Anatomy of a Loan Document

Nina L. Kaufman, Esq.

Nina L. Kaufman, Esq.

Nina L. Kaufman, Esq., owner of Ask The Business Lawyer, is an award-winning business attorney, speaker, and Entrepreneur Magazine online contributor. She saves consulting and professional services companies time, money, and aggravation by serving as their outsourced legal counsel.

Posted on January 10, 2015 in Money & Finance

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From our own Entrepreneur.com comes this handy article by Sean Melvin, Esq. on what to look for in a small business loan package. As Melvin points out, the package usually “comprises three documents, including a loan agreement, a promissory note, and some form of guarantee and surety agreement.” Briefly,

  1. The loan agreement contains the “representations and warranties” of the borrower. These are your promises to the bank that you’ve complied with certain conditions.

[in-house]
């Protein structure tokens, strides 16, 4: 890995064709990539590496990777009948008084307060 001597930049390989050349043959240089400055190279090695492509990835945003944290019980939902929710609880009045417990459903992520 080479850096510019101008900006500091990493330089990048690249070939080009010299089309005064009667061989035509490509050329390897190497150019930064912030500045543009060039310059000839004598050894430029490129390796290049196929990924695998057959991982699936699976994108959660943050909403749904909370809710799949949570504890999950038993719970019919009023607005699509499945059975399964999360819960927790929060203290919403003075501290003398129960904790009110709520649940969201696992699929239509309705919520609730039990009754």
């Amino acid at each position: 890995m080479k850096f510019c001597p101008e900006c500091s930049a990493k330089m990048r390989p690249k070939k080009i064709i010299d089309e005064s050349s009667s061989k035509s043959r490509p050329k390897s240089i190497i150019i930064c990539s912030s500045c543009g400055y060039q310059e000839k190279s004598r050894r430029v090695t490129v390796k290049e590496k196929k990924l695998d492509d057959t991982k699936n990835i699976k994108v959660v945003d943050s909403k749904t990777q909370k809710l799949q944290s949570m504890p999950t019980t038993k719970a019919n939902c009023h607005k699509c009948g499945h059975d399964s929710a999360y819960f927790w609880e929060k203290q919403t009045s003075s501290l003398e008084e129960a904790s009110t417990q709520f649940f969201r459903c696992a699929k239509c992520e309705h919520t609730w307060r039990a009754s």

2. The promissory note details the principal and interest amounts owed and when payments are due, and it outlines the events that would allow the bank to declare your loan in default.
  3. The guarantee/surety agreement is your promise to the bank that, if your business fails and can’t pay the money back, you’ll pay back the loan with your personal holdings.

The consequences of default on a loan can be serious–to both your business and personal credit. So make sure you review them with an attorney to fully understand the risks involved.

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